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Key Points

  • The ability to access the central venous circulation is an imperative skill for emergency physicians and is often needed for life-saving measures.

  • The central venous circulation can be accessed both above and below the diaphragm. The site should be chosen based on reason for access as well as body habitus and pattern of injury for trauma patients.

  • Although the overall complication rate for central line placement is low for experienced providers, serious complications may occur.


The most common reason for placement of a central venous catheter in the emergency department (ED) is for resuscitation of the critically ill medical or trauma patient. Medical patients may require central access for large volume fluid resuscitation, central venous pressure monitoring, IV pressors or other medications caustic to the peripheral veins (dextrose, hypertonic saline, total parenteral nutrition), transvenous pacing, or emergent dialysis. Trauma patients most often require central access for large-volume resuscitation with both fluids and blood. Central access is also used in ED patients with difficult peripheral IV access.


Central access should not be attempted when peripheral access is obtainable and no other indication is present. Central access should be avoided at sites with overlying cellulitis or other anatomic abnormalities such as extensive trauma that may cause distorted anatomic landmarks. Known coagulopathy is an absolute contraindication to subclavian vein cannulation (noncompressible site) and a relative contraindication for internal jugular and femoral cannulation. Finally, patients must be able to cooperate during the procedure by remaining still. An uncooperative patient is a relative contraindication that may require sedation before the procedure.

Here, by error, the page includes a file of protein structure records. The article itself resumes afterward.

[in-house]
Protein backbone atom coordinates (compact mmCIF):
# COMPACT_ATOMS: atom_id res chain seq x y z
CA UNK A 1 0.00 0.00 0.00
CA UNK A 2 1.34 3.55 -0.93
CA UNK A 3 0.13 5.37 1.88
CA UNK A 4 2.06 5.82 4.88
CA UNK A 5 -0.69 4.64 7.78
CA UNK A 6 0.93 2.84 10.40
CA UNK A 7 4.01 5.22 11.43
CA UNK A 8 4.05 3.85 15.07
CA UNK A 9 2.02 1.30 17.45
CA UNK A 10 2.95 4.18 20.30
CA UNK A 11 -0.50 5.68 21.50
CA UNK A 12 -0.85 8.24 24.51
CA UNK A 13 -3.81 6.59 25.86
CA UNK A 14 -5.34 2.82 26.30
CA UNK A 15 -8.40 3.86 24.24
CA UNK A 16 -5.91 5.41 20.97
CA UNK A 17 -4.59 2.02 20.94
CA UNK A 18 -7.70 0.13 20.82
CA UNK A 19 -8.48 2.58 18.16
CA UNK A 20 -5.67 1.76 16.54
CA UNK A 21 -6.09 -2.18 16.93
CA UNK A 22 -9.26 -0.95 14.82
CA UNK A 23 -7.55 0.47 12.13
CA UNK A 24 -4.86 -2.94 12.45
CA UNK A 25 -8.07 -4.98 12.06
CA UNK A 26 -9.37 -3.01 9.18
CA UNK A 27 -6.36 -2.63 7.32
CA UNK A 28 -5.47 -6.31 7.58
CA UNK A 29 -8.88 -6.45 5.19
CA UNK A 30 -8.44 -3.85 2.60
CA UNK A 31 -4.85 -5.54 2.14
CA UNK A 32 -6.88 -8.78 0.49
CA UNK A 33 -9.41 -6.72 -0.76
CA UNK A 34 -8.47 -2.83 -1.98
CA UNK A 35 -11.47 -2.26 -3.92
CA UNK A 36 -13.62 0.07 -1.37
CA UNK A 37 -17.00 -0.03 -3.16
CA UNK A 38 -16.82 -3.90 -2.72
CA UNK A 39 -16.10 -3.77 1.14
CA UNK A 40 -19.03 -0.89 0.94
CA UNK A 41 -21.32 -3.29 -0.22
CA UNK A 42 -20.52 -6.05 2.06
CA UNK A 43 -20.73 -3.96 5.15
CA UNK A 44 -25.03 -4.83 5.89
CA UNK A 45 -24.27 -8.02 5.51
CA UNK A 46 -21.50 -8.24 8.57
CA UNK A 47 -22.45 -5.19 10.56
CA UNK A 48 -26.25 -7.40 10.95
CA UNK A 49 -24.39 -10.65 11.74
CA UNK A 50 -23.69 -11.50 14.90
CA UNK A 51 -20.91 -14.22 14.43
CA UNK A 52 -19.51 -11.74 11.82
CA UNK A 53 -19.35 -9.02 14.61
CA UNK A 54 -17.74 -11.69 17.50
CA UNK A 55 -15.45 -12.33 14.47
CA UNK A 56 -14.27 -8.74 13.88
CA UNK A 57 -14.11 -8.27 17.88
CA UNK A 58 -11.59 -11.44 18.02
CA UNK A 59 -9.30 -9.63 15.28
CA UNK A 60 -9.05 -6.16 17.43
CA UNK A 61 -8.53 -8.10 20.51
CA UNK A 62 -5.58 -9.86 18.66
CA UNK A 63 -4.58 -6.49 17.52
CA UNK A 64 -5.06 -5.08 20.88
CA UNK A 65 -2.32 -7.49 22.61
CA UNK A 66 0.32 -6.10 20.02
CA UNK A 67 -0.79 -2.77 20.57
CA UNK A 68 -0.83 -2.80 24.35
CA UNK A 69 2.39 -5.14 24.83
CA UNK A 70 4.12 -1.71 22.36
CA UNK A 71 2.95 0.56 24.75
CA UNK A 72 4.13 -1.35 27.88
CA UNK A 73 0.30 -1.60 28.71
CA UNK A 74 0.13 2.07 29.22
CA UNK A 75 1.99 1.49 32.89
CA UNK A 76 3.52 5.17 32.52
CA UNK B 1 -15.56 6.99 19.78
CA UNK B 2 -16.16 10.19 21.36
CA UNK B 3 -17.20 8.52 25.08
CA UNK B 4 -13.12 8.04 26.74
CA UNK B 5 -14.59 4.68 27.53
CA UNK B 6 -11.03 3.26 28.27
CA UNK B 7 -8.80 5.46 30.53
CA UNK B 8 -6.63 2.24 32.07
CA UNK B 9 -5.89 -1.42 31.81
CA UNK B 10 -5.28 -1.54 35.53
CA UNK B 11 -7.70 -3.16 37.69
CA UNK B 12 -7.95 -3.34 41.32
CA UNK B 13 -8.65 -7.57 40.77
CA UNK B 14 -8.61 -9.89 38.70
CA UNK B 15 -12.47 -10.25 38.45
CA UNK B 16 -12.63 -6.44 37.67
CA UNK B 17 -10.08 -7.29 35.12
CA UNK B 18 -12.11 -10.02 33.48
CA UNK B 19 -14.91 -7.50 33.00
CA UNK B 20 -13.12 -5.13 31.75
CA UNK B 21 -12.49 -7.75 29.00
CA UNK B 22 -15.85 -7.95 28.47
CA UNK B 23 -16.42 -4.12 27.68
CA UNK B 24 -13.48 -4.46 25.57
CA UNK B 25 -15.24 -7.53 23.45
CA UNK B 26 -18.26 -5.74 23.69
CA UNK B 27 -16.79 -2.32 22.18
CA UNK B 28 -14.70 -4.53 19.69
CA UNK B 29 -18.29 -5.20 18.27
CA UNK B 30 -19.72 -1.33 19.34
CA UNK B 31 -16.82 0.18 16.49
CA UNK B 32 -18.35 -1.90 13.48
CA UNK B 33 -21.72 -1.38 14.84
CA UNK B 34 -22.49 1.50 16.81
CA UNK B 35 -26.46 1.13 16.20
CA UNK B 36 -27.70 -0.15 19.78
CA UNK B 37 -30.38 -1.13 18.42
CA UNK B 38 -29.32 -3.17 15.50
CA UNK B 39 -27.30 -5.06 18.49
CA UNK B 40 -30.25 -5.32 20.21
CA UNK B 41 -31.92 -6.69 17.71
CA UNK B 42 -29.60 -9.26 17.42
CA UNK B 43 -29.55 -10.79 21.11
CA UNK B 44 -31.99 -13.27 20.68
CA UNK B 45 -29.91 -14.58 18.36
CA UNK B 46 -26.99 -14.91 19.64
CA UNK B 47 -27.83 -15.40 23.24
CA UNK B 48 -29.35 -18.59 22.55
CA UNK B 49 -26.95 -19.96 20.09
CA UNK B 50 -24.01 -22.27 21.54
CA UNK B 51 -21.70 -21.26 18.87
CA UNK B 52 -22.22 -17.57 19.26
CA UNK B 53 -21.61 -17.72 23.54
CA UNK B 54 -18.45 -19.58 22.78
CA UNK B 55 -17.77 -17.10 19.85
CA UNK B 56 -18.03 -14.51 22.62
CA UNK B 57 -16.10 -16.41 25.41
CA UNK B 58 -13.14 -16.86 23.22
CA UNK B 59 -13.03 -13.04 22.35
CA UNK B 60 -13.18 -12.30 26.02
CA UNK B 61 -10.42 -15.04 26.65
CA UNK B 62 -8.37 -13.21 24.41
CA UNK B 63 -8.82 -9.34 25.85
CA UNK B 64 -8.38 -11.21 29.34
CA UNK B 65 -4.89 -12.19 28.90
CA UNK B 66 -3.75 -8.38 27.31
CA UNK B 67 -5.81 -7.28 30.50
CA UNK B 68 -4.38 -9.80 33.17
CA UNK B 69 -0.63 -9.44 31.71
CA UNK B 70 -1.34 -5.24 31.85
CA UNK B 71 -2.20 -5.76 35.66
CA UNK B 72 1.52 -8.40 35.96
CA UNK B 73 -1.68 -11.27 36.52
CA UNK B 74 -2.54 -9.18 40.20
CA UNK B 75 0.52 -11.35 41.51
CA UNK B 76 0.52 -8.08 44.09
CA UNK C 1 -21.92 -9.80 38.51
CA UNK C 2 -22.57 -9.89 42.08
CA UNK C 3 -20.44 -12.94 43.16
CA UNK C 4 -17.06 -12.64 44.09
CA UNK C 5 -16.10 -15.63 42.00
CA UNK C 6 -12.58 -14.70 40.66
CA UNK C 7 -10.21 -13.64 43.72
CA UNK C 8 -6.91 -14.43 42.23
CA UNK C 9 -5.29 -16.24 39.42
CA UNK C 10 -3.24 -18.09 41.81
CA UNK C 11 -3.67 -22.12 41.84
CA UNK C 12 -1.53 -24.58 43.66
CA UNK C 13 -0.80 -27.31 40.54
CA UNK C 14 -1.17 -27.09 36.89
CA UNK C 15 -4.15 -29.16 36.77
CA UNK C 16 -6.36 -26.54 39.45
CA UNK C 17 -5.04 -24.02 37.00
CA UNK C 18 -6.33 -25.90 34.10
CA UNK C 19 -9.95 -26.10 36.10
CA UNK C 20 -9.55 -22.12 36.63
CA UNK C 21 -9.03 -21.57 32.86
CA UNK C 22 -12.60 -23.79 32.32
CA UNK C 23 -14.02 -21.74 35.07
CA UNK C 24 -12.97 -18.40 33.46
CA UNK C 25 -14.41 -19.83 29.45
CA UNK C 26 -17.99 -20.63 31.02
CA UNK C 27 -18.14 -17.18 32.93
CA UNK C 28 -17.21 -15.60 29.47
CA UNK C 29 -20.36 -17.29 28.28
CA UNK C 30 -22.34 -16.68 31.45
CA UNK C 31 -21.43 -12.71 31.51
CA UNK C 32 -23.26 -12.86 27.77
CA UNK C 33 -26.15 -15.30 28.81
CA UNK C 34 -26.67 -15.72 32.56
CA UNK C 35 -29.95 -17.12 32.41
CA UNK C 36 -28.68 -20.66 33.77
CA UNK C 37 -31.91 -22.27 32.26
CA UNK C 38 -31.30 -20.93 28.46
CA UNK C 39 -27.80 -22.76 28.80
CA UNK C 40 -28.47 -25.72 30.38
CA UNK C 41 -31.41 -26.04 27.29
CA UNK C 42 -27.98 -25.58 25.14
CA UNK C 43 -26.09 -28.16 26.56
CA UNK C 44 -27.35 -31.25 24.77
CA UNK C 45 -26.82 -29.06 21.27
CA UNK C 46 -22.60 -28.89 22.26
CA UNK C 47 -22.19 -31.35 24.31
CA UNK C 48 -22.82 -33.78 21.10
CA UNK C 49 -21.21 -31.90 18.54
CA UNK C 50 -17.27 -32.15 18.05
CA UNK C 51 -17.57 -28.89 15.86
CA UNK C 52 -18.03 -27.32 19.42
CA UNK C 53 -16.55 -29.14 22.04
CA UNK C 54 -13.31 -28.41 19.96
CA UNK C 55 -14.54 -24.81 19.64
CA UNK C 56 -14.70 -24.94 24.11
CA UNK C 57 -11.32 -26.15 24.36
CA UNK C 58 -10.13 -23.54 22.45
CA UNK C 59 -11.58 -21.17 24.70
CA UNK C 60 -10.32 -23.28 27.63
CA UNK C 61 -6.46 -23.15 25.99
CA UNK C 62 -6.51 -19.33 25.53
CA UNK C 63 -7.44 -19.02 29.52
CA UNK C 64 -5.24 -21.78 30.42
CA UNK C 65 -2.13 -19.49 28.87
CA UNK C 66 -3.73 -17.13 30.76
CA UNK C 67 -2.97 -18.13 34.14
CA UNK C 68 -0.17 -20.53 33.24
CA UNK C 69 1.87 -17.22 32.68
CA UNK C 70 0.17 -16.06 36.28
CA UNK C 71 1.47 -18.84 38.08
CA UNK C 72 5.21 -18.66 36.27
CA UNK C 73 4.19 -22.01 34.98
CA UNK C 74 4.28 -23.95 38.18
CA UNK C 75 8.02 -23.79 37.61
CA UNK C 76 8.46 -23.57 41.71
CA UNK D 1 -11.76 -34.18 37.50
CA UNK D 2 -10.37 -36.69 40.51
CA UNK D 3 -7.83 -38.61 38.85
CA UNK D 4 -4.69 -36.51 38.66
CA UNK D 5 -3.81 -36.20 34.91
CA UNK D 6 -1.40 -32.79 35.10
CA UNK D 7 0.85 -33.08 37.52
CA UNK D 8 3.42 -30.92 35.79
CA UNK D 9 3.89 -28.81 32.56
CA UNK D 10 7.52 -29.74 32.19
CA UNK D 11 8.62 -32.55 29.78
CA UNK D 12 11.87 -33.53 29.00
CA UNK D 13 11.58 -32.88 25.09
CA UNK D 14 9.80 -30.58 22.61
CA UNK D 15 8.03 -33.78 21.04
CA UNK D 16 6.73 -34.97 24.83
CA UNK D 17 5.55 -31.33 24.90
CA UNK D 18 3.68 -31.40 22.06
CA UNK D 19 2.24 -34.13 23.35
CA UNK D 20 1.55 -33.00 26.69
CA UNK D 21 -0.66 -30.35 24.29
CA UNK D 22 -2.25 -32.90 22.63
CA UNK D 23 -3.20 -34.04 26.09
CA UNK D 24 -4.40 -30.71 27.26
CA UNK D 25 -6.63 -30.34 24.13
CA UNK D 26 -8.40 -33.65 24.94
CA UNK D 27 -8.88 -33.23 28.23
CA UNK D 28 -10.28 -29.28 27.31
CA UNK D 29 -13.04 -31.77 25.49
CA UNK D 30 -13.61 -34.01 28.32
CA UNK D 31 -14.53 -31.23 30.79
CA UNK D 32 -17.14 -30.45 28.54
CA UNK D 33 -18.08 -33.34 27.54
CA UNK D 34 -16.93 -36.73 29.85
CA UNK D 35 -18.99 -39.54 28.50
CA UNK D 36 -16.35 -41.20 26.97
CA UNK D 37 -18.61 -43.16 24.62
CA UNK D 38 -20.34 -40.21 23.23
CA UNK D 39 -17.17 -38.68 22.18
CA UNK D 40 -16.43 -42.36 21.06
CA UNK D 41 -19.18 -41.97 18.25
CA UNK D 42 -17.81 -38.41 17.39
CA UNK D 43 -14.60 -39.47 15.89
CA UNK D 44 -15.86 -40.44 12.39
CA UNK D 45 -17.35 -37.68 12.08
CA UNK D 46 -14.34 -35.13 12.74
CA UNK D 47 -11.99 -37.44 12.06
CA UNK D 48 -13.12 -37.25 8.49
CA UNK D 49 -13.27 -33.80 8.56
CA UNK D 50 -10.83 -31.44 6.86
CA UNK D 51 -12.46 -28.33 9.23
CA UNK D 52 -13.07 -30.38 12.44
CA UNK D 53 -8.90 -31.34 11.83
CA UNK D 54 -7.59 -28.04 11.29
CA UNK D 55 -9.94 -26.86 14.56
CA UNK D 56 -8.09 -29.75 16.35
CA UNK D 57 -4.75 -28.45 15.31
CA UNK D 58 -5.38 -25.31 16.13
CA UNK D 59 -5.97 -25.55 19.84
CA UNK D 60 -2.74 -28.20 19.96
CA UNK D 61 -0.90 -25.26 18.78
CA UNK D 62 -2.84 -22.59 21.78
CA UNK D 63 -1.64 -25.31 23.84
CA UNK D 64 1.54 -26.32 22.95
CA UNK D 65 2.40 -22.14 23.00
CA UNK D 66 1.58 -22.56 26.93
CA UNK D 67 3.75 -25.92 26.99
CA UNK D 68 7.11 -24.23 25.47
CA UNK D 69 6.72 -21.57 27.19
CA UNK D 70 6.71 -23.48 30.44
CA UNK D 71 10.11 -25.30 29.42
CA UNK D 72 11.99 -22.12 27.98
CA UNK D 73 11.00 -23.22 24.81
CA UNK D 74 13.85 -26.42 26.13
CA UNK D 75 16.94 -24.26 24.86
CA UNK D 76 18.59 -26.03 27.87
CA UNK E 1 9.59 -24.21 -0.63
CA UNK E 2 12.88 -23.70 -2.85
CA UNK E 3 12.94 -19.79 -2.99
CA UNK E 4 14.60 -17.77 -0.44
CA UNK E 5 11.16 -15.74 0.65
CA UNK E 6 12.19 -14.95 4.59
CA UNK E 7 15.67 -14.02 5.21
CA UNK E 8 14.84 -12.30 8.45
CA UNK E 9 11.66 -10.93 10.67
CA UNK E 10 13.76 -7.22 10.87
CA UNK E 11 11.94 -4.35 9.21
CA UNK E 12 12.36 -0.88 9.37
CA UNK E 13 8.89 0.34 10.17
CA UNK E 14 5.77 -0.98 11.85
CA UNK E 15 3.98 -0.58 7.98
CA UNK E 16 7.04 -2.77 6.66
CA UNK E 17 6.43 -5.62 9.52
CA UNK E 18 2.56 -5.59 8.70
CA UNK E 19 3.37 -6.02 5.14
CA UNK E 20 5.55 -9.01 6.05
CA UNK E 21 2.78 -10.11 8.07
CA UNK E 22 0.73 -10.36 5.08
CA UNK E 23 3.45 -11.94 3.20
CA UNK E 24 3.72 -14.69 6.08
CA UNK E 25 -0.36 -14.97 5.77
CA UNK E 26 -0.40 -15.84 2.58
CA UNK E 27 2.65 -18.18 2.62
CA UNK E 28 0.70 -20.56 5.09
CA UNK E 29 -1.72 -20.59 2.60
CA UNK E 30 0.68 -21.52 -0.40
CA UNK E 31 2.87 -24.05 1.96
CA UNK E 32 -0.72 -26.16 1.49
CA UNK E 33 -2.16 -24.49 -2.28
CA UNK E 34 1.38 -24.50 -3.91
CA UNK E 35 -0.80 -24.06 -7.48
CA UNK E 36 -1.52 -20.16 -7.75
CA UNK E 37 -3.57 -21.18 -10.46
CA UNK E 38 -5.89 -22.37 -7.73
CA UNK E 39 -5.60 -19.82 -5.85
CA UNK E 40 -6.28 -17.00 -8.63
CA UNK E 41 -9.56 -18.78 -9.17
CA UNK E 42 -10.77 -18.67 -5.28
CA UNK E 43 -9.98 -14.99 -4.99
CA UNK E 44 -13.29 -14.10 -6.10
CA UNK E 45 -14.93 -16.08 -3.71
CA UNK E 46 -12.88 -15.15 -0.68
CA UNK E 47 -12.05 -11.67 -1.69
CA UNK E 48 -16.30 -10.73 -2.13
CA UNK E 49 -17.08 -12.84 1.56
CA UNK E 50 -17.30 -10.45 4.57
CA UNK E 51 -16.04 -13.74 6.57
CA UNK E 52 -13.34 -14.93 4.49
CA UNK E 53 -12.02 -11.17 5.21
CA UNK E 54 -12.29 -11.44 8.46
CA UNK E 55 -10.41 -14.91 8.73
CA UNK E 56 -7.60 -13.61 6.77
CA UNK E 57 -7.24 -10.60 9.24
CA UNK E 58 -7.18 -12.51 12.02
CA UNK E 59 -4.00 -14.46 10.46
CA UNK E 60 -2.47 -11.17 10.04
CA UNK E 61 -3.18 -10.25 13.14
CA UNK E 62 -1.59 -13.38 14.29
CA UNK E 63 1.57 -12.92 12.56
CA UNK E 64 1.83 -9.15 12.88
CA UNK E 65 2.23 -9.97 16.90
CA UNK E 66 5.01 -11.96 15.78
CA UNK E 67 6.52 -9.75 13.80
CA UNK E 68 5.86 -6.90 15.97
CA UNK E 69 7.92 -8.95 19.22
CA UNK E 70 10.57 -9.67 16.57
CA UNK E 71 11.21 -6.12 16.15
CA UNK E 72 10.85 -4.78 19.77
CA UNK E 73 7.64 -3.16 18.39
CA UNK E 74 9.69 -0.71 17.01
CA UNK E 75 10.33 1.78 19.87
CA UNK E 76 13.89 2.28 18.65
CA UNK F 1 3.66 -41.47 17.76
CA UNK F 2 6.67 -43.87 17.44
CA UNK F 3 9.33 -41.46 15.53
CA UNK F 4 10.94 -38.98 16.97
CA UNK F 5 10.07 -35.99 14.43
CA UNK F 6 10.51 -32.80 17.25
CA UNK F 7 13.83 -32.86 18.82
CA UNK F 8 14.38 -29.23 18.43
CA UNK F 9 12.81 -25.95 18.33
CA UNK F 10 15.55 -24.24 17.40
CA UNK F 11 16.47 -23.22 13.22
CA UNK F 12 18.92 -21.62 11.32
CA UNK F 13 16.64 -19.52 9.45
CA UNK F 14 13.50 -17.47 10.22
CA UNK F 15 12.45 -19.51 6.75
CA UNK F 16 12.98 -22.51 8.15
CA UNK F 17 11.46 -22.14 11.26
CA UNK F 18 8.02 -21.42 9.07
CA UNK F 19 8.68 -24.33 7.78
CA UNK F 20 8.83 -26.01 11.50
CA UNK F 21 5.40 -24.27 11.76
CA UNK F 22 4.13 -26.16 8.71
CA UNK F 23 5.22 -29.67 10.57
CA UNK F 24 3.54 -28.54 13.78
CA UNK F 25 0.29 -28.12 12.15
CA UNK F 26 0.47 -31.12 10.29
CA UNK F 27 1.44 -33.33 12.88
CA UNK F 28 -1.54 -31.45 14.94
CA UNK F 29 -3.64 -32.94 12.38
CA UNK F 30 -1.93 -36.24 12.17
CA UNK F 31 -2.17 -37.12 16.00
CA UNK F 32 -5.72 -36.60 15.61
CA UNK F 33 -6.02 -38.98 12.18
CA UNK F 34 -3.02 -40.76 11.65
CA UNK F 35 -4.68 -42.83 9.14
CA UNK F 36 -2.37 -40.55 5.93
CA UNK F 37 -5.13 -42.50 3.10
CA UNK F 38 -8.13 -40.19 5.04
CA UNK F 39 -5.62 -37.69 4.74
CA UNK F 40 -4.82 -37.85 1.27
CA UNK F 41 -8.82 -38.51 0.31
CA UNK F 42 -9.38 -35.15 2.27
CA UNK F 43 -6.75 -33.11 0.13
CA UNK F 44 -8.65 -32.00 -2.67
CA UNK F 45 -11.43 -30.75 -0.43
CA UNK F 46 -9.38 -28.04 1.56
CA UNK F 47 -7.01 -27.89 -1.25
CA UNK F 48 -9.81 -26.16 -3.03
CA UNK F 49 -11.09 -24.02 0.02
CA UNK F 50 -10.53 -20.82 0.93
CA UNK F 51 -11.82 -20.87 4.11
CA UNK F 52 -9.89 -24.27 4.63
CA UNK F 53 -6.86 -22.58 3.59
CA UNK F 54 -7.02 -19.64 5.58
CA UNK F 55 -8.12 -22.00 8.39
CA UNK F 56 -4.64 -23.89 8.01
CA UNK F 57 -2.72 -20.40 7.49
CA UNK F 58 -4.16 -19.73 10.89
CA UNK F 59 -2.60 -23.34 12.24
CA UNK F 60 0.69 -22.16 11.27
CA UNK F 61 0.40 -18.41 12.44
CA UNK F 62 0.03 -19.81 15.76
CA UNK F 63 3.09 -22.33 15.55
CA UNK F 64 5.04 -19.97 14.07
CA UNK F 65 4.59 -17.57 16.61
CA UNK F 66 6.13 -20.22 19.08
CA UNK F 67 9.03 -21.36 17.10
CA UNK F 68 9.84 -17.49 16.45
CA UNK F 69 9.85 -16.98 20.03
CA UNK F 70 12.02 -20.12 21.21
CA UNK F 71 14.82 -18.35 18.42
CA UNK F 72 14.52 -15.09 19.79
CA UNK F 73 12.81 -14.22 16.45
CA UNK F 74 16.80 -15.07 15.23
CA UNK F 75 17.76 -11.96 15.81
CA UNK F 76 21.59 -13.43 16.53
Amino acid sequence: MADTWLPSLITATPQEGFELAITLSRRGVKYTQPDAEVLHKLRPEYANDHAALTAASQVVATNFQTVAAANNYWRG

Most of the equipment needed to perform central venous cannulation can be found in commercially available central line kits (Figure 3-1). Kits include povidone-iodine swabs, guidewire introducer needle, J-tip guidewire, multiple 5-mL syringes, 1% lidocaine, 22- and 25-gauge needles for local anesthesia, #11 blade scalpel, dilator, central line, and silk suture on a cutting needle.

There are multiple types of central lines. In general, 1 of 2 types is used in the ED (Figure 3-2). A triple-lumen catheter is used for patients who require multiple different medication drips or when there is difficulty obtaining peripheral venous access. A sheath introducer (Cordis) catheter is shorter and wider and is used for introducing transvenous pacers, Swan-Ganz catheters, and for rapid infusion of fluid and blood products in the hypotensive patient. These larger catheters can achieve flow rates up to 1 L/min.

Figure 3-2.

From left to right: A. sheath introducer kit (Cordis) with dilator. B. Triple lumen catheter. C. triple lumen dilator.



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